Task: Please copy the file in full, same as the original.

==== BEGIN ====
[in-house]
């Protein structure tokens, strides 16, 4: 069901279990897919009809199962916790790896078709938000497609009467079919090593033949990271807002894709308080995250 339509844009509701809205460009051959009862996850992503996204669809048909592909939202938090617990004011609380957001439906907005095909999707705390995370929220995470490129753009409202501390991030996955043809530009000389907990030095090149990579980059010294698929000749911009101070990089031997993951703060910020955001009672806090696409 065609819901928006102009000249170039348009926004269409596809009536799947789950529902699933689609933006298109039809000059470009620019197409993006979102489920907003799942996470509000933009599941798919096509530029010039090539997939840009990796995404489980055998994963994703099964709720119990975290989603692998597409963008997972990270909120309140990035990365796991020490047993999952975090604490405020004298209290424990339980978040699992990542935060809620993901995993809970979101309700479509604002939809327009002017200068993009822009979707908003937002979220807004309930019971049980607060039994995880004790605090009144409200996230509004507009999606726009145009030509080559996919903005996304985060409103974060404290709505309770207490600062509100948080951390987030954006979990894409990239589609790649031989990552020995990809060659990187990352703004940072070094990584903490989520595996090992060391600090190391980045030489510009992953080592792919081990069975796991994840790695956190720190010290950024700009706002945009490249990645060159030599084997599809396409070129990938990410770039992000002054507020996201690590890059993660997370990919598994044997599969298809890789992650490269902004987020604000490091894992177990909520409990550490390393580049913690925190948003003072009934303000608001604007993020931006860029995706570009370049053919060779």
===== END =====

[in-house]
């Protein structure tokens, strides 16, 4: 069901279990897919009809199962916790790896078709938000497609009467079919090593033949990271807002894709308080995250 339509844009509701809205460009051959009862996850992503996204669809048909592909939202938090617990004011609380957001439906907005095909999707705390995370929220995470490129753009409202501390991030996955043809530009000389907990030095090149990579980059010294698929000749911009101070990089031997993951703060910020955001009672806090696409 065609819901928006102009000249170039348009926004269409596809009536799947789950529902699933689609933006298109039809000059470009620019197409993006979102489920907003799942996470509000933009599941798919096509530029010039090539997939840009990796995404489980055998994963994703099964709720119990975290989603692998597409963008997972990270909120309140990035990365796991020490047993999952975090604490405020004298209290424990339980978040699992990542935060809620993901995993809970979101309700479509604002939809327009002017200068993009822009979707908003937002979220807004309930019971049980607060039994995880004790605090009144409200996230509004507009999606726009145009030509080559996919903005996304985060409103974060404290709505309770207490600062509100948080951390987030954006979990894409990239589609790649031989990552020995990809060659990187990352703004940072070094990584903490989520595996090992060391600090190391980045030489510009992953080592792919081990069975796991994840790695956190720190010290950024700009706002945009490249990645060159030599084997599809396409070129990938990410770039992000002054507020996201690590890059993660997370990919598994044997599969298809890789992650490269902004987020604000490091894992177990909520409990550490390393580049913690925190948003003072009934303000608001604007993020931006860029995706570009370049053919060779």